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Not having fished it very much the 'Ford has been a pleasant "escape" this winter while awaiting the March 1st opener. There are many different ways to catch fish at Rocky Ford, but my preferred methods are sight fishing (NZ style) and shallow water indicator fishing , both of which have been productive when the conditions were right. Water levels seem low (have caught numerous fish in ~1ft of water) but the fishing has ranged from slow and steady to spectacular throughout the winter. The activity level of the fish on the Ford has varied widely from trip to trip and has for me has been difficult to predict.... I know it when I see it, but in the absence of a visible surface bite, its been hard to pinpoint "why and when" the fish have have been active vs. periods when picking up a bite required a lot of work.

The obvious and most consistent bite (confirmed by numerous throat samples) has been on olive scuds (light to dark) in varying sizes (14-22) with a smattering of other food sources showing up from time to time. Curious has been the absence of any midge pupae in the throat samples, especially given some of the riseforms which indicate pupae were being taken within 12" of the surface.. I am not that familiar with the 'Ford's hatches, but other than midges or possibly beatis I am not sure what else would trigger feeding at/just below the surface. On days where the light conditions were conducive to sighting fish those holding near the banks could be seen "looking down" for scuds in the substrate. Those fish, with a few exceptions, would resist a dead drifted presentation. As such, the infamous 'scudding' technique worked really well on those fish, but its not a presentation method I particularly enjoy so I did not target those fish very often.. that being said, someone proficient at this technique could literally "clean up".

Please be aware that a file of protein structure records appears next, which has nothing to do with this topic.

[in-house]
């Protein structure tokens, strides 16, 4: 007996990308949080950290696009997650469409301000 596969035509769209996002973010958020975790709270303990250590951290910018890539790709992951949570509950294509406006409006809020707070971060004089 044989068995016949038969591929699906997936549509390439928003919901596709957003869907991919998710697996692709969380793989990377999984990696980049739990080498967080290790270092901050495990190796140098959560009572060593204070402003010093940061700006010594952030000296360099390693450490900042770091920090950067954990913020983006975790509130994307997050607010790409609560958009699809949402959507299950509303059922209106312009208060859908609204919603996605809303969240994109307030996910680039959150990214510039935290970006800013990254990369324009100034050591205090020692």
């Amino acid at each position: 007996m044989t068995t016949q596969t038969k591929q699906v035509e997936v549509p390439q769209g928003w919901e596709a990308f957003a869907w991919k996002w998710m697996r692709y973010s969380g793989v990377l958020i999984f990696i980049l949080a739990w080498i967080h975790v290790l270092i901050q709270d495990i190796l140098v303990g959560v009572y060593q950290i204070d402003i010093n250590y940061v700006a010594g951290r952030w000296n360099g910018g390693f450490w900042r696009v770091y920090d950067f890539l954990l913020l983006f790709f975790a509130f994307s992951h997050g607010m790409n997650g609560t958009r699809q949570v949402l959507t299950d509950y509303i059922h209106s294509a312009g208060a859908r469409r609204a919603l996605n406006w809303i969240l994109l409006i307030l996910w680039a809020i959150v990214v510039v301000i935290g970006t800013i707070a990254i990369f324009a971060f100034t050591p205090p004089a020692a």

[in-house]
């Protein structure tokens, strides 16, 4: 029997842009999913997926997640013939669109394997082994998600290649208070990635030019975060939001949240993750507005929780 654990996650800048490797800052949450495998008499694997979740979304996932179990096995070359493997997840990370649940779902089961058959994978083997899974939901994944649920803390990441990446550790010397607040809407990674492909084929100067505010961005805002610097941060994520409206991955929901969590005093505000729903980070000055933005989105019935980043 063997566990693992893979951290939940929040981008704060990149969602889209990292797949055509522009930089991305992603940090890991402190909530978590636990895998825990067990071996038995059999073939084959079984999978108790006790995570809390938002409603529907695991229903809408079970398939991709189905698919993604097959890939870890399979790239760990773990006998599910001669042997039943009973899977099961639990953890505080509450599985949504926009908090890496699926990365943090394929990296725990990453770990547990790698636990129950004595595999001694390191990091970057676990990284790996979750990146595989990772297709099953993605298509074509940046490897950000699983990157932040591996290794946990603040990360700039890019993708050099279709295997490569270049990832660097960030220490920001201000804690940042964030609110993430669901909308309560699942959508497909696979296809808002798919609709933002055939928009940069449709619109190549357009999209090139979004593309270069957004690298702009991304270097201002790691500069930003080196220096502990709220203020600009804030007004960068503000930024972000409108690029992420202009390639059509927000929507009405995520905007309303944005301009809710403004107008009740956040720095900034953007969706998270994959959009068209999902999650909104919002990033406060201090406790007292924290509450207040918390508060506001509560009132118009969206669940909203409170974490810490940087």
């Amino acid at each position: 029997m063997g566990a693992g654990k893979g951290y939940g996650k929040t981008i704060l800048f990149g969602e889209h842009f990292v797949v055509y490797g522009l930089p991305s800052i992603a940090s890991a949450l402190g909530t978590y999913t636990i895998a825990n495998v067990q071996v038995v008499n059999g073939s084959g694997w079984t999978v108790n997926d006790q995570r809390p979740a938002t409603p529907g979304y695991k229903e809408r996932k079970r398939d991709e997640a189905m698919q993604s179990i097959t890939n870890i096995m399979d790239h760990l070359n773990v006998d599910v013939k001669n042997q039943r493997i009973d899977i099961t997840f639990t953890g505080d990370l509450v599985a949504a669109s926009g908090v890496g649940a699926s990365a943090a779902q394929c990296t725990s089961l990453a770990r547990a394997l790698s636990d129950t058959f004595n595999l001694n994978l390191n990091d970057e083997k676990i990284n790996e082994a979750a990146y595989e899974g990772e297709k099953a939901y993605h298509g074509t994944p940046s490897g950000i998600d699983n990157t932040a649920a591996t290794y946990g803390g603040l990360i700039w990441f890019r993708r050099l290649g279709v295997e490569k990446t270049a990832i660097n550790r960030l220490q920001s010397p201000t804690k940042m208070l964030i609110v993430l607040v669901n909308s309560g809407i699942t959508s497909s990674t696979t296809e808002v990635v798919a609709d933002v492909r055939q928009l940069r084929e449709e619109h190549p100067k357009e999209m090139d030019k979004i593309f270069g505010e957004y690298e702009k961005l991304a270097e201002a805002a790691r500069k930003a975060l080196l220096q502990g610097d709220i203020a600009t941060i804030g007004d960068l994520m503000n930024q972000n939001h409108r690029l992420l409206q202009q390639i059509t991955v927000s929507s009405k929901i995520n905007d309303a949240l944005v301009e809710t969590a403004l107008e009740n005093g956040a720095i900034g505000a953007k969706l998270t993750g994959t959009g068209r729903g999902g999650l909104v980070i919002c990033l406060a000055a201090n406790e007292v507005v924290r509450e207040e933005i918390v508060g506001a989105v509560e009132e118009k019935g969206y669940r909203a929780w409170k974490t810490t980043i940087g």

When the fish activity remained high throughout the day it typically coincided with a strong surface bite, but not always. I have not spent any time targeting rising fish with dries, emergers, etc., but often a fish feeding at the surface would be receptive to a subsurface presentation if your timing was right and in the "zone" of where the fish was tracking in search of food as they have typically on the move a lot. The exception to this were the "non-visible" bank feeders, which were the easiest fish to catch and they seemed to move around less... holding in a smaller area to feed and thus offered a more definite window to present your fly into.. Blind fishing in the wide section between the first and 2nd bridges close to the banks along the bulrushes with a NZ indicator system consistently took fish, especially those that would often "show" by feeding at/just below the surface. or just from the surface wakes that would happen when they were moving about in such shallow water, From time to time a fish would move in and could be sighted allowing for the the subsurface "eat" to be seen, but given the light conditions sight fishing opportunities with the exception of a few areas on the creek were somewhat limited.